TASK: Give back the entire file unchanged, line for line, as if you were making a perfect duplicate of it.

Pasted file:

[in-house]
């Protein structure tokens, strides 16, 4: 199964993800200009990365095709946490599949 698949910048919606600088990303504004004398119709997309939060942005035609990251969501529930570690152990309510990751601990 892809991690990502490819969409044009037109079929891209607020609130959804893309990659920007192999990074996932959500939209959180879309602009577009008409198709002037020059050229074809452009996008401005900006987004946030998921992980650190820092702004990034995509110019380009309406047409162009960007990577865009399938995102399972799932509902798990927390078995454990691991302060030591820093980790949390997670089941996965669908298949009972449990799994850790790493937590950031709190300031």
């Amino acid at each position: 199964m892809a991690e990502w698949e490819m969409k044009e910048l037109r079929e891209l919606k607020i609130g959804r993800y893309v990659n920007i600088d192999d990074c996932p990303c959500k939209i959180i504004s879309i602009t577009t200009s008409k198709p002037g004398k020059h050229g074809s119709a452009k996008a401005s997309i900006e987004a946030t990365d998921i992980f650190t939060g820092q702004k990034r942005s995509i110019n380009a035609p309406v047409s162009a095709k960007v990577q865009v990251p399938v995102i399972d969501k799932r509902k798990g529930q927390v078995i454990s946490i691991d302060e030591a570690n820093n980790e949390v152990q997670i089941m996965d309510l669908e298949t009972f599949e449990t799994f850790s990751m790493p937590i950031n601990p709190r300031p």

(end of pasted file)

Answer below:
[in-house]
């Protein structure tokens, strides 16, 4: 199964993800200009990365095709946490599949 698949910048919606600088990303504004004398119709997309939060942005035609990251969501529930570690152990309510990751601990 892809991690990502490819969409044009037109079929891209607020609130959804893309990659920007192999990074996932959500939209959180879309602009577009008409198709002037020059050229074809452009996008401005900006987004946030998921992980650190820092702004990034995509110019380009309406047409162009960007990577865009399938995102399972799932509902798990927390078995454990691991302060030591820093980790949390997670089941996965669908298949009972449990799994850790790493937590950031709190300031």
């Amino acid at each position: 199964m892809a991690e990502w698949e490819m969409k044009e910048l037109r079929e891209l919606k607020i609130g959804r993800y893309v990659n920007i600088d192999d990074c996932p990303c959500k939209i959180i504004s879309i602009t577009t200009s008409k198709p002037g004398k020059h050229g074809s119709a452009k996008a401005s997309i900006e987004a946030t990365d998921i992980f650190t939060g820092q702004k990034r942005s995509i110019n380009a035609p309406v047409s162009a095709k960007v990577q865009v990251p399938v995102i399972d969501k799932r509902k798990g529930q927390v078995i454990s946490i691991d302060e030591a570690n820093n980790e949390v152990q997670i089941m996965d309510l669908e298949t009972f599949e449990t799994f850790s990751m790493p937590i950031n601990p709190r300031p």